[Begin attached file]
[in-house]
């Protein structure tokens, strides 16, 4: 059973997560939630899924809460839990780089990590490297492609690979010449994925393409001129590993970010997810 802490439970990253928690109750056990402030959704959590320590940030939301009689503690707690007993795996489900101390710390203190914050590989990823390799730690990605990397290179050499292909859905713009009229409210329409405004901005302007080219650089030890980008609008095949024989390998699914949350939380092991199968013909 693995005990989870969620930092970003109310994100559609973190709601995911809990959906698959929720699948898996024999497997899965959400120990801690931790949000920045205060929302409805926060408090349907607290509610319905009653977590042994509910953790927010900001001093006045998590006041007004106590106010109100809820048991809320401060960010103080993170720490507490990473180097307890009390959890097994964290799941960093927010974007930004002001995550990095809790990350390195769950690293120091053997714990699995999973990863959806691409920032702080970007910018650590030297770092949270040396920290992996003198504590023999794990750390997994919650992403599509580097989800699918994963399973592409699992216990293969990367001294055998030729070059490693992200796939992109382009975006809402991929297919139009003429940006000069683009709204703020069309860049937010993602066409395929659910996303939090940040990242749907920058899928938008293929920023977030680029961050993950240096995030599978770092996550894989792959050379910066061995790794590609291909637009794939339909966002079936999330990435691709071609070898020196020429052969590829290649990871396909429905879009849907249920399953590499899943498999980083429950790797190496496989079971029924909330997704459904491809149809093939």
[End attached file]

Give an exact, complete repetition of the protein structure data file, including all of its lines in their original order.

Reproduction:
[in-house]
């Protein structure tokens, strides 16, 4: 059973997560939630899924809460839990780089990590490297492609690979010449994925393409001129590993970010997810 802490439970990253928690109750056990402030959704959590320590940030939301009689503690707690007993795996489900101390710390203190914050590989990823390799730690990605990397290179050499292909859905713009009229409210329409405004901005302007080219650089030890980008609008095949024989390998699914949350939380092991199968013909 693995005990989870969620930092970003109310994100559609973190709601995911809990959906698959929720699948898996024999497997899965959400120990801690931790949000920045205060929302409805926060408090349907607290509610319905009653977590042994509910953790927010900001001093006045998590006041007004106590106010109100809820048991809320401060960010103080993170720490507490990473180097307890009390959890097994964290799941960093927010974007930004002001995550990095809790990350390195769950690293120091053997714990699995999973990863959806691409920032702080970007910018650590030297770092949270040396920290992996003198504590023999794990750390997994919650992403599509580097989800699918994963399973592409699992216990293969990367001294055998030729070059490693992200796939992109382009975006809402991929297919139009003429940006000069683009709204703020069309860049937010993602066409395929659910996303939090940040990242749907920058899928938008293929920023977030680029961050993950240096995030599978770092996550894989792959050379910066061995790794590609291909637009794939339909966002079936999330990435691709071609070898020196020429052969590829290649990871396909429905879009849907249920399953590499899943498999980083429950790797190496496989079971029924909330997704459904491809149809093939």